The Oregon Supreme Court on Thursday upheld a state board’s decision mostly rejecting a legal challenge to the Columbia River Crossing.
The ruling confirms a land use final order approved by the state’s Metro Council last year, which effectively signed off on CRC light rail and freeway improvements on the Oregon side of the river. The more than $3 billion project would replace the Interstate 5 Bridge and extend light rail into downtown Vancouver.
A group of Oregon petitioners, led by business and neighborhood advocates, challenged Metro’s decision. They argued Oregon’s Land Use Final Order law from the 1990s is too narrow to apply to a project as large as the CRC.
In October, the Oregon Land Use Board of Appeals mostly rejected the challenge, with one exception: the board ruled that Metro slightly overstepped its boundaries in approving the project.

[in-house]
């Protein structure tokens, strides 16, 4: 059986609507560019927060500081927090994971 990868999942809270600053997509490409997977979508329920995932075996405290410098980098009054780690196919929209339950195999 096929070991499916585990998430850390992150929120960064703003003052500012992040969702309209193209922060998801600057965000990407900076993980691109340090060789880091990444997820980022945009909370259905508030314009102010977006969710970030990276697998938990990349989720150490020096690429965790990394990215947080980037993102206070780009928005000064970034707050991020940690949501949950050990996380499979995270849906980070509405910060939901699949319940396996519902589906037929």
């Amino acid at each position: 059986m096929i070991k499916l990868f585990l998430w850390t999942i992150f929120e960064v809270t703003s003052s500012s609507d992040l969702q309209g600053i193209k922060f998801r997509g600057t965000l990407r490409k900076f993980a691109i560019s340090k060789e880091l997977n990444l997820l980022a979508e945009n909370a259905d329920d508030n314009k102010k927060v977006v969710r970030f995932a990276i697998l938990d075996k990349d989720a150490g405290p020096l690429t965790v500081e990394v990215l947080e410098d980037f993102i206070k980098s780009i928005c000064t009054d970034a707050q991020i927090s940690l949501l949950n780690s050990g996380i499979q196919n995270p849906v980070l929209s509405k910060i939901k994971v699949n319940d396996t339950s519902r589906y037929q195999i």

Oregon’s Land Use Final Order law only applies within the Portland area urban growth boundary. That only extends as far as the north shore of Hayden Island — not to the Washington-Oregon state line, as Metro’s land use order did.
The gap means Metro will either have to tweak its land use order to bring it back within the urban growth boundary, or simply extend that boundary to the state line. A Metro attorney has indicated the council will pursue one of those options.